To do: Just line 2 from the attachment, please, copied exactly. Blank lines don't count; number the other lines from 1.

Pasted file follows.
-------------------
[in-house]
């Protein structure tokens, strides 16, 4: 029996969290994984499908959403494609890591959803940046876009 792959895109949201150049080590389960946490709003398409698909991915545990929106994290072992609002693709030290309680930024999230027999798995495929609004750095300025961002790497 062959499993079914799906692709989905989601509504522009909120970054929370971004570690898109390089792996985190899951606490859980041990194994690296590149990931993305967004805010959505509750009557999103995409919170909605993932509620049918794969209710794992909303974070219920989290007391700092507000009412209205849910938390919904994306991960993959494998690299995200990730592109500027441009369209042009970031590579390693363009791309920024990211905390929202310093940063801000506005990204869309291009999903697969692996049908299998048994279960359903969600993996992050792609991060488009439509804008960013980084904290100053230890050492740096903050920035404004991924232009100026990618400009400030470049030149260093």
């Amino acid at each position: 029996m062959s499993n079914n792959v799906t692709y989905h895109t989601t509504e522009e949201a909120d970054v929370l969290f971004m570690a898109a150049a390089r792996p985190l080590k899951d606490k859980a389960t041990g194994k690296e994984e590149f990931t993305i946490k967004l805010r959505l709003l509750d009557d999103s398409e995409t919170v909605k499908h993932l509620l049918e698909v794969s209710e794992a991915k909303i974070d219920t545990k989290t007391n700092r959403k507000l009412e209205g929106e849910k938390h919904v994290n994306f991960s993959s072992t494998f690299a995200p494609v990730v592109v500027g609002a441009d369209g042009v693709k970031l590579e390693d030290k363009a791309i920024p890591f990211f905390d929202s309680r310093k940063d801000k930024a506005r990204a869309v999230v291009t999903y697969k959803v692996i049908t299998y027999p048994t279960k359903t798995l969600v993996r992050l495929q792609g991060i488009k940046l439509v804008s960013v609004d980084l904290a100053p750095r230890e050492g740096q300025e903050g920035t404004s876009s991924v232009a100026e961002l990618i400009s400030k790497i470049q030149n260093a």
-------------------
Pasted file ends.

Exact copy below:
């Protein structure tokens, strides 16, 4: 029996969290994984499908959403494609890591959803940046876009 792959895109949201150049080590389960946490709003398409698909991915545990929106994290072992609002693709030290309680930024999230027999798995495929609004750095300025961002790497 062959499993079914799906692709989905989601509504522009909120970054929370971004570690898109390089792996985190899951606490859980041990194994690296590149990931993305967004805010959505509750009557999103995409919170909605993932509620049918794969209710794992909303974070219920989290007391700092507000009412209205849910938390919904994306991960993959494998690299995200990730592109500027441009369209042009970031590579390693363009791309920024990211905390929202310093940063801000506005990204869309291009999903697969692996049908299998048994279960359903969600993996992050792609991060488009439509804008960013980084904290100053230890050492740096903050920035404004991924232009100026990618400009400030470049030149260093």